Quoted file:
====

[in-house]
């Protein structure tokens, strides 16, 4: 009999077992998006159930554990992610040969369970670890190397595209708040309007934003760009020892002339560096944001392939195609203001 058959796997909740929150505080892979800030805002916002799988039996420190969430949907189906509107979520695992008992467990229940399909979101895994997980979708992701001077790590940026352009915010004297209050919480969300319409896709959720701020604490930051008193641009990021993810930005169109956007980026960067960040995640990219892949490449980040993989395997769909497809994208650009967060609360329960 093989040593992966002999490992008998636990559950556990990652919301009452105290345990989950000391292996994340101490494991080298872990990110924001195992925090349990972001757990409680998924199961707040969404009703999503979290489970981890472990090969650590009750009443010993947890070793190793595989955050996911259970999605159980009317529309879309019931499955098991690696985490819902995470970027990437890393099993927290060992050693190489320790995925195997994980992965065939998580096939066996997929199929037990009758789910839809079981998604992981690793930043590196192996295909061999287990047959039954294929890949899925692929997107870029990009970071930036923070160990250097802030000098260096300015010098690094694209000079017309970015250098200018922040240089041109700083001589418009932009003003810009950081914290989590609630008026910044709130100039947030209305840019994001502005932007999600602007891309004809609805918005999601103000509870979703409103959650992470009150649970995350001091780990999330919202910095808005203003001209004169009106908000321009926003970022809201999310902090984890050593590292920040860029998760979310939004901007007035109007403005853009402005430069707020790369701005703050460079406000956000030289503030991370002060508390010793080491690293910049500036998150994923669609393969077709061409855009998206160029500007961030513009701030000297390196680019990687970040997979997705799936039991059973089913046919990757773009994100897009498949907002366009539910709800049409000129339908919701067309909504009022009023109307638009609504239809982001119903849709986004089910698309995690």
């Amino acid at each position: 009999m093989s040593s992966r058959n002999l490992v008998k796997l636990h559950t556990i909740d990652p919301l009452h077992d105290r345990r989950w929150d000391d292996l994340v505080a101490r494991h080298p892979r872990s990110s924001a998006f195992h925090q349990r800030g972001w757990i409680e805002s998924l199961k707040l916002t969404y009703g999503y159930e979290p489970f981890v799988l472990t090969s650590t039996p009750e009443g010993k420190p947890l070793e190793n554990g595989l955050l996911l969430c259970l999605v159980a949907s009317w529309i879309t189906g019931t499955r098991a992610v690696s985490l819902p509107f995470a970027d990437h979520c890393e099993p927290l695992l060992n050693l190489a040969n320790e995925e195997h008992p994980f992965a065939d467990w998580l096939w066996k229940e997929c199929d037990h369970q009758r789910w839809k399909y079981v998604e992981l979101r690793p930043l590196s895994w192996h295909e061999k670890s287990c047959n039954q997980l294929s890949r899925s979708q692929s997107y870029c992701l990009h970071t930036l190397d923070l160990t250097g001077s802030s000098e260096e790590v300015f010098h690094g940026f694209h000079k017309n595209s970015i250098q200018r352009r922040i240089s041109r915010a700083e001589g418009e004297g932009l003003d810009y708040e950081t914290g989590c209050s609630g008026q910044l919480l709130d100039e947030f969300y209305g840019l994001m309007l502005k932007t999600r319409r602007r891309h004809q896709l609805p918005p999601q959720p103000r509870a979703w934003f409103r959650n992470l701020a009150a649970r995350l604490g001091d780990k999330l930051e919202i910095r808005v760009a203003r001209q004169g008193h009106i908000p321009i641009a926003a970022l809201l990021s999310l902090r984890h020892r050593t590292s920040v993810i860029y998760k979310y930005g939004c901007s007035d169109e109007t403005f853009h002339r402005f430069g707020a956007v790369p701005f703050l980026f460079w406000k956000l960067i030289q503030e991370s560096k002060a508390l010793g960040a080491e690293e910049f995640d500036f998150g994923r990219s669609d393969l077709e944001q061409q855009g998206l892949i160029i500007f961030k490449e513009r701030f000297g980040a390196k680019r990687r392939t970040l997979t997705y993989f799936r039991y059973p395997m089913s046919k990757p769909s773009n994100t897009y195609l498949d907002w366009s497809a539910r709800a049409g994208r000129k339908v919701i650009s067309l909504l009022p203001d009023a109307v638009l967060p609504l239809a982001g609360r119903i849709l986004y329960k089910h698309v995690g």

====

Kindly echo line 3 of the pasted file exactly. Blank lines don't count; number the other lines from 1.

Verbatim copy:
């Amino acid at each position: 009999m093989s040593s992966r058959n002999l490992v008998k796997l636990h559950t556990i909740d990652p919301l009452h077992d105290r345990r989950w929150d000391d292996l994340v505080a101490r494991h080298p892979r872990s990110s924001a998006f195992h925090q349990r800030g972001w757990i409680e805002s998924l199961k707040l916002t969404y009703g999503y159930e979290p489970f981890v799988l472990t090969s650590t039996p009750e009443g010993k420190p947890l070793e190793n554990g595989l955050l996911l969430c259970l999605v159980a949907s009317w529309i879309t189906g019931t499955r098991a992610v690696s985490l819902p509107f995470a970027d990437h979520c890393e099993p927290l695992l060992n050693l190489a040969n320790e995925e195997h008992p994980f992965a065939d467990w998580l096939w066996k229940e997929c199929d037990h369970q009758r789910w839809k399909y079981v998604e992981l979101r690793p930043l590196s895994w192996h295909e061999k670890s287990c047959n039954q997980l294929s890949r899925s979708q692929s997107y870029c992701l990009h970071t930036l190397d923070l160990t250097g001077s802030s000098e260096e790590v300015f010098h690094g940026f694209h000079k017309n595209s970015i250098q200018r352009r922040i240089s041109r915010a700083e001589g418009e004297g932009l003003d810009y708040e950081t914290g989590c209050s609630g008026q910044l919480l709130d100039e947030f969300y209305g840019l994001m309007l502005k932007t999600r319409r602007r891309h004809q896709l609805p918005p999601q959720p103000r509870a979703w934003f409103r959650n992470l701020a009150a649970r995350l604490g001091d780990k999330l930051e919202i910095r808005v760009a203003r001209q004169g008193h009106i908000p321009i641009a926003a970022l809201l990021s999310l902090r984890h020892r050593t590292s920040v993810i860029y998760k979310y930005g939004c901007s007035d169109e109007t403005f853009h002339r402005f430069g707020a956007v790369p701005f703050l980026f460079w406000k956000l960067i030289q503030e991370s560096k002060a508390l010793g960040a080491e690293e910049f995640d500036f998150g994923r990219s669609d393969l077709e944001q061409q855009g998206l892949i160029i500007f961030k490449e513009r701030f000297g980040a390196k680019r990687r392939t970040l997979t997705y993989f799936r039991y059973p395997m089913s046919k990757p769909s773009n994100t897009y195609l498949d907002w366009s497809a539910r709800a049409g994208r000129k339908v919701i650009s067309l909504l009022p203001d009023a109307v638009l967060p609504l239809a982001g609360r119903i849709l986004y329960k089910h698309v995690g």